L. Christopher Plein: There have been a couple questions about pork barrel politics. There is no doubt that Senator Byrd has been associated with this and this is part of his legacy. But the issue is more complext. As is suggested in the question below, what is and what is not pork can be a subject of interpretation. I would like to share two observations, first it is clear that Senator Byrd was instrumental in securing funds for West Virginia that were aimed at capacity building, that is building infrastructure and catalyzing employment opportunities. By this measure, Senator Byrd was accomplishing what is expected of legislators and was very successful. Second, and perhaps more importantly, when some find fault with institutional practices, such as those in Congress, the tendency is to personify the issue by identifying one individual as a case in point. Senator Byrd was often singled out in this regard. The larger issue of how Congress effectively appropriates federal funds is very important and should not be overlooked. These are matters for continued discussion on procedures and practices of the entire institution.


Philadelphia: In Senator Byrd's career, when was he most and least popular in West Virginia? How much has public opinion about him swung among West Virginians and how did Senator Byrd react when his approval was waning?

L. Christopher Plein: I'd like to take this question in a somewhat different, but related direction. In recent months, Senator Byrd took stances that clearly calls for rethinking the environmental impacts of relying on coal as an energy resource. He also was very forceful in his criticism of mine safety practices. His must recent contribution to his legacy may have been to lend his reputation to rethinking current practices in the coal industry and the future of our energy policy.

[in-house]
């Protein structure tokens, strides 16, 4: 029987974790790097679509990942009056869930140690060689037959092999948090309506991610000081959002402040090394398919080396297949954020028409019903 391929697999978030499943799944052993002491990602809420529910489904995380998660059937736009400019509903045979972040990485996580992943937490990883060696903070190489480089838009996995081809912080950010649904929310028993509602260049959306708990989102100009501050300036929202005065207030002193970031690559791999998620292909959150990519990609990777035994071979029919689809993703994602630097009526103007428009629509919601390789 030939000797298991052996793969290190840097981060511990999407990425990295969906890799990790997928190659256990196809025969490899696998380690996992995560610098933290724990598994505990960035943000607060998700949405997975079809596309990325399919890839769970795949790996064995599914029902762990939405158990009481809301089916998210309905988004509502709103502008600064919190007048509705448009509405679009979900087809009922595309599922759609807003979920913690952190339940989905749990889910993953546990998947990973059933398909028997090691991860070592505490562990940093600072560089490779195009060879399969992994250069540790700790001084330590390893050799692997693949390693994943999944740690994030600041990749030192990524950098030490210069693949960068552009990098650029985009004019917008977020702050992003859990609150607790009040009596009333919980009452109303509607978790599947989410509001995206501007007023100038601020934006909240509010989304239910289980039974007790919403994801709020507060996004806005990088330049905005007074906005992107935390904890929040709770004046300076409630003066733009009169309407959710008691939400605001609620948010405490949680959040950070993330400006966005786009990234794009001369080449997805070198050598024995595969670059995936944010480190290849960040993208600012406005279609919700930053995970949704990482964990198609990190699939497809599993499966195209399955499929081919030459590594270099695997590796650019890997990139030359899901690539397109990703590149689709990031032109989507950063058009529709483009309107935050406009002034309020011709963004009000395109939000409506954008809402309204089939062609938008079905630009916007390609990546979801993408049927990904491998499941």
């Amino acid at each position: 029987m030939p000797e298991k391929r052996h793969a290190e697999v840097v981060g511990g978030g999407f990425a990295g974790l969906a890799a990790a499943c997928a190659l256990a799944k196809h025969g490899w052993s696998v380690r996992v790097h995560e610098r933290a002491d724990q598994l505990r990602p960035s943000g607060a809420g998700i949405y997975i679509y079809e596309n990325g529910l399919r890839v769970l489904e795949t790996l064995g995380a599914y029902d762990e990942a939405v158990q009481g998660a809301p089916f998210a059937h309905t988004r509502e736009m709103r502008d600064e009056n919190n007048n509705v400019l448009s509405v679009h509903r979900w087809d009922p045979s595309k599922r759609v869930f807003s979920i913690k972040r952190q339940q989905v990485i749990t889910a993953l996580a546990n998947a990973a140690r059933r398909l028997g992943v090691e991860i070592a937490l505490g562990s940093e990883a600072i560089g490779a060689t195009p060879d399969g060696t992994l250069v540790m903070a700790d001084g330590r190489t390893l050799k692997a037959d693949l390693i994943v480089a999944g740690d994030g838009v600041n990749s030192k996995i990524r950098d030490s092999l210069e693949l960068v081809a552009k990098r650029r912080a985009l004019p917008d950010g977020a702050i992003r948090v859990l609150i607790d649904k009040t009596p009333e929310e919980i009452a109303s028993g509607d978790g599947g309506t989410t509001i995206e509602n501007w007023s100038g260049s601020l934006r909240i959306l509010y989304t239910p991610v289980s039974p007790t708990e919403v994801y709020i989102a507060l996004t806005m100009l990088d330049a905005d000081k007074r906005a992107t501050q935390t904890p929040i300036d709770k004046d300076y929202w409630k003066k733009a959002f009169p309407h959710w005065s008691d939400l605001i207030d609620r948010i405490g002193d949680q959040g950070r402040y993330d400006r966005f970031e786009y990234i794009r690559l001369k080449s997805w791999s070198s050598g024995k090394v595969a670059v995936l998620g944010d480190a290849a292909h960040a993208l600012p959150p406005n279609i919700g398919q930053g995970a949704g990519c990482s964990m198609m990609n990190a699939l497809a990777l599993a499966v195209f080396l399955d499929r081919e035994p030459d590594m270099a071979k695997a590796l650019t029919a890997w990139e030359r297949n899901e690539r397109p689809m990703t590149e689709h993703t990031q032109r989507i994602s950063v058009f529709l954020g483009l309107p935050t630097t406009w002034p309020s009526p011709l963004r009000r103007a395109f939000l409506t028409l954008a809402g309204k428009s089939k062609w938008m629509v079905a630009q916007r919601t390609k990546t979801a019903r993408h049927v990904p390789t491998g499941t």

Rockville, MD : Has anyone been a "junior senator" longer than Jay Rockefeller?

L. Christopher Plein: While I don't know the answer to this question, it is clear that Senator Rockefeller has had a substantial influence on policy direction in the United States. His long term efforts in health reform is of particular note. It may be that the term "junior" senator is a misnomer in many applications.


Poplar Bluff, MO: With the loss Senator Kennedy, the Senate lost two of its most distinguished "lions". Do you believe in our current political climate that anyone will gain the massive senority and power that Senators Byrd and Kennedy amassed? Thank you.

L. Christopher Plein: Senators Kennedy and Byrd certainly represented a different era and time in American politics. It is difficult to determine what the future will hold. As this year's election cycle is illustrating, there seems to be an anti-incumbent sentiment among many. In addition, there are regular calls to reform the legislative system to dampen the influence of seniority on committee assignments and the like. However, it will likely remain that legislators will continue to make important contributions to the direction and character of American politics and policy. This may be less a function of time, then of talent and ability.

I have enjoyed the opportunity to share some perspective with you all and will be signing off now.